Penn Medicine News Blog

July 31, 2015 // By Lee-Ann Donegan // Comments

Trigeminal Neuralgia: A Patient’s Story

Neurology // Neurosurgery // Patient Stories

Visual distribution of the trigeminal nerve, the major nerve that transmits sensation from the face to the brain. When pressure is placed on the nerve, most often from a blood vessel, trigeminal neuralgia can result.

Trigeminal neuralgia (TN), also called tic douloureux, is a facial pain disorder that affects over four million patients worldwide.  It is characterized by excruciating pain, usually in the lower face, that can become so bad it forces some people to stop working and restrict their social activities, becoming prisoners of the pain.

Billie Jean (BJ) Caperelli of Doylestown, Pa., suffered from the disease for more than 10 years, with many unsuccessful attempts to get rid of the pain. It wasn’t until she came to Penn Medicine to receive a specialized surgery that she got relief.

TN targets the trigeminal nerve, which is one of the most widely distributed nerves in the head and face. Its primary role is to transmit normal touch sensation from the face to the brain.  In patients with TN, however, the nerve is distorted usually by an artery as it exits the brain stem.  This distortion causes the myelin sheath, the protective coating that surrounds the nerve, to wear away or become damaged.  Destruction of the myelin sheath is analogous to removal of the plastic insulation around a live wire, exposing the patient to “short-circuits” of electrical impulse or shocks of pain.

Caperelli experienced short episodes of pain at first, which occurred once, then twice a week, and was treated with a common seizure medication, often the first line of defense for most TN patients. As the years progressed, it took more medication at higher dosages to get Caperelli’s TN under control. By 2014, the medication was no longer enough to control the pain.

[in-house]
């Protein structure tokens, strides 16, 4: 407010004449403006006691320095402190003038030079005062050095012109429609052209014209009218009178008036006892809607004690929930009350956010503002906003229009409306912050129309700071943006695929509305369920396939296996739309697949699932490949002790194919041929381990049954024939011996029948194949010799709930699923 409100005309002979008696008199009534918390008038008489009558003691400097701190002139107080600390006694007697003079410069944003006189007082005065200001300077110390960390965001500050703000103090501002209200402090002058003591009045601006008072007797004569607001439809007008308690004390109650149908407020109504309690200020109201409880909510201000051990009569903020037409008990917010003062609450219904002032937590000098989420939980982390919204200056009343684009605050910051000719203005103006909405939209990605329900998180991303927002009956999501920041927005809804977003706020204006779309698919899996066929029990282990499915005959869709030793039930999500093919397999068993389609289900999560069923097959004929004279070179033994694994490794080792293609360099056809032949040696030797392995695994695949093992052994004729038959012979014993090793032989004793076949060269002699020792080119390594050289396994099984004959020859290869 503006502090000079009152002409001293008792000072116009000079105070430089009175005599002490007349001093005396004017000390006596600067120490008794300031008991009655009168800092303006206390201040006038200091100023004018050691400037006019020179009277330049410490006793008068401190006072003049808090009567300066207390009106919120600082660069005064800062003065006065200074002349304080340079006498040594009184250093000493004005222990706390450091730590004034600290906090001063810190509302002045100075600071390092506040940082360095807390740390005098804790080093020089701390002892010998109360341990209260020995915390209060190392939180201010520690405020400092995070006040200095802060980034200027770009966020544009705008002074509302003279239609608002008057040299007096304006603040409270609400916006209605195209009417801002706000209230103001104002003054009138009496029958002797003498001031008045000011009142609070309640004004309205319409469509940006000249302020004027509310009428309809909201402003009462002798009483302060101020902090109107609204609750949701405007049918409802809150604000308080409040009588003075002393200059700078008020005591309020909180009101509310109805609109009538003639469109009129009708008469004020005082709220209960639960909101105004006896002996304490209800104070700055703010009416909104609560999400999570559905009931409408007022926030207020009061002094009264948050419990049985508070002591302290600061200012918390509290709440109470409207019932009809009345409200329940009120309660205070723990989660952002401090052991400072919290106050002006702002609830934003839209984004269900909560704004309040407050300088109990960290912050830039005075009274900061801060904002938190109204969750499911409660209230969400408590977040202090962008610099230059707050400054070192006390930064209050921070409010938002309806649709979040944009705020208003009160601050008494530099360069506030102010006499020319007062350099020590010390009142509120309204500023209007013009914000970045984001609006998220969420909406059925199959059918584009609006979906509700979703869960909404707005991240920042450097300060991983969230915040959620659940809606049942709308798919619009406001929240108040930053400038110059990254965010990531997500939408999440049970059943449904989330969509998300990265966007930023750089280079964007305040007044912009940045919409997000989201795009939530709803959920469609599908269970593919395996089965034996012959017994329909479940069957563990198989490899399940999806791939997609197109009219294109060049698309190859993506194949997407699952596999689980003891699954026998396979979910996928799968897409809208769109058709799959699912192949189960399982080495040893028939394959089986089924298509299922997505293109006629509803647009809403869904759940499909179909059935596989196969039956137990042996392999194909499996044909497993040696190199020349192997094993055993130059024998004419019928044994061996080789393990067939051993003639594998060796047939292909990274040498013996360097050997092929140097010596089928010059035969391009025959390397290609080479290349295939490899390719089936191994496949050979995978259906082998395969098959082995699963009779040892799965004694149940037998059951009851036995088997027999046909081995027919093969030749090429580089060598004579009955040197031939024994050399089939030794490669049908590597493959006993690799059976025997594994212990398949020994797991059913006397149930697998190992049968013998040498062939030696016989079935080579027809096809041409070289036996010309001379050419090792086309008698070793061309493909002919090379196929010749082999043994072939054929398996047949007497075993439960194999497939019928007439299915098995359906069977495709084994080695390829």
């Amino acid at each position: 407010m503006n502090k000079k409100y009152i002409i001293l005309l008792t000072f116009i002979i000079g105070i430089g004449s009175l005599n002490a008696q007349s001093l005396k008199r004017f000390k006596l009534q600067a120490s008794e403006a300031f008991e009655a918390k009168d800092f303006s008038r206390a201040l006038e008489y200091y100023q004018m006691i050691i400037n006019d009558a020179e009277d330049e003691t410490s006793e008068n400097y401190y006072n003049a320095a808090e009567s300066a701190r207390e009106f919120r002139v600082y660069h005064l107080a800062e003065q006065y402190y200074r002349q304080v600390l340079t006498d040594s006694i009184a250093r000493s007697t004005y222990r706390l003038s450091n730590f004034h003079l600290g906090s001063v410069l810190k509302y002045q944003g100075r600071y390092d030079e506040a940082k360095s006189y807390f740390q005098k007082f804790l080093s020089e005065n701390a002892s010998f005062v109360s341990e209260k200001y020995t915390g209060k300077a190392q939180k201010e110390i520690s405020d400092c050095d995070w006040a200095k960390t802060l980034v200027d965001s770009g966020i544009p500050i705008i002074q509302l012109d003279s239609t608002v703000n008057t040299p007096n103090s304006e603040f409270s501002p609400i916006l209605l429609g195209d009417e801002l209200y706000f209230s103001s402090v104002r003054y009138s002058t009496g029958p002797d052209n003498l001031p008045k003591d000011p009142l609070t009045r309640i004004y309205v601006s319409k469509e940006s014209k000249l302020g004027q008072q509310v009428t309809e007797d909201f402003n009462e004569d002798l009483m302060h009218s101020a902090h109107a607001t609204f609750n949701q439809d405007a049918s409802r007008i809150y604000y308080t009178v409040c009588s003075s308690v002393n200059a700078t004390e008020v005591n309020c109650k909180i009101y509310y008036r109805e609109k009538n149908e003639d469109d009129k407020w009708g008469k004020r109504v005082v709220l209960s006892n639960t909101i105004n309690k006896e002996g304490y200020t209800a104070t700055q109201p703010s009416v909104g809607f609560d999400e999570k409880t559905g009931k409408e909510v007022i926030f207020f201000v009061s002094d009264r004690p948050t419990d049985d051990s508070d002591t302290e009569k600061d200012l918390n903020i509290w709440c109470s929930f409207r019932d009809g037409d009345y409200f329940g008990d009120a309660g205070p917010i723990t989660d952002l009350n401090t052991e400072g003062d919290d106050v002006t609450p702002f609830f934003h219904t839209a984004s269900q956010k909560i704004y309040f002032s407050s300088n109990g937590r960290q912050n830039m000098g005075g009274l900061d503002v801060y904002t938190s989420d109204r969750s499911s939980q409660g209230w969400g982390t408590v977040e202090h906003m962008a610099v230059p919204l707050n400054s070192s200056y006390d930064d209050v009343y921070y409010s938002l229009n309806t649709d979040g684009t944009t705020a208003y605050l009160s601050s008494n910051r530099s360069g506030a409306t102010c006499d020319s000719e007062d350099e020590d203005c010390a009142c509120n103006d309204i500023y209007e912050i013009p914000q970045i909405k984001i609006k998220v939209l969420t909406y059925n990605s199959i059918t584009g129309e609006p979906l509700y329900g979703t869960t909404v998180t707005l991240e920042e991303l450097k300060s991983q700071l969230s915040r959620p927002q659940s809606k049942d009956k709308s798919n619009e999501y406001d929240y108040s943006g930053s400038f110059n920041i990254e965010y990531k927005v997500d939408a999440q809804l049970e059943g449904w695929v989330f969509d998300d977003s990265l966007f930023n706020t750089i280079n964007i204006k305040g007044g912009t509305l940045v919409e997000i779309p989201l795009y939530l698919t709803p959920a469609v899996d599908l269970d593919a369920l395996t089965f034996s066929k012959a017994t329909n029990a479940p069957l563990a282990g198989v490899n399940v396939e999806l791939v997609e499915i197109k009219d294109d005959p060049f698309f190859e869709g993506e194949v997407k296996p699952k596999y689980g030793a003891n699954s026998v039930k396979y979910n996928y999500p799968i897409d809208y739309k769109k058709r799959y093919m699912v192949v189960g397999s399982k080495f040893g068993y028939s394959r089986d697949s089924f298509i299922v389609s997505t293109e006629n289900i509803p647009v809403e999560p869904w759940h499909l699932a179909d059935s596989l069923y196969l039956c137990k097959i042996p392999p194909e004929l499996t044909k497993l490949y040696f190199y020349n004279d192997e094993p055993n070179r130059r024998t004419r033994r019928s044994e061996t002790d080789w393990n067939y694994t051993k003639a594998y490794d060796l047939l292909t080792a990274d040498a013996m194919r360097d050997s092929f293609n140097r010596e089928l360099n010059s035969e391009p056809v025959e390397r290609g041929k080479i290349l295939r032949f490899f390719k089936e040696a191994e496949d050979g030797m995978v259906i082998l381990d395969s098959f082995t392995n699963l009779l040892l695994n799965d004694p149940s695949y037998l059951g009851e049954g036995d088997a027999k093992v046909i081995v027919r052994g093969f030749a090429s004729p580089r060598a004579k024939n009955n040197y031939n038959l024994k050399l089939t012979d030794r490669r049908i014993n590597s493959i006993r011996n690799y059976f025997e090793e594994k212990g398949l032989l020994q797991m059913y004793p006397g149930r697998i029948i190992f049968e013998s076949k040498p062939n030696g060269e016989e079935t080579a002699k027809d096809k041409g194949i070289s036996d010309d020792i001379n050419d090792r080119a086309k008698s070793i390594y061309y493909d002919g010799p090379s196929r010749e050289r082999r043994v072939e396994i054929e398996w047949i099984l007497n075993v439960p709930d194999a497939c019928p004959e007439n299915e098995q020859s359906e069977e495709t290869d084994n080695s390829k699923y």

TN is known as the “suicide disease” because of the unbearable pain patients suffer. The pain of TN can be extreme and is characterized by sudden, sporadic burning or shock-like facial pain that lasts anywhere from a few seconds to as long as two minutes per episode. The attacks can occur in quick succession and cease or in short episodic bursts, lasting as long as two hours.  

“When a flare-up starts, you fall to your knees in pain,” Caperelli said. As her TN worsened, she was forced to cut back to part-time work and abstain from driving. “You get no warning, so when the pain came on, it surged quickly and I was out of commission until it subsided,” she said. Talking, smiling, eating, washing her face, looking at a computer—most anything that required even the slightest movement of her facial muscles—could induce pain.

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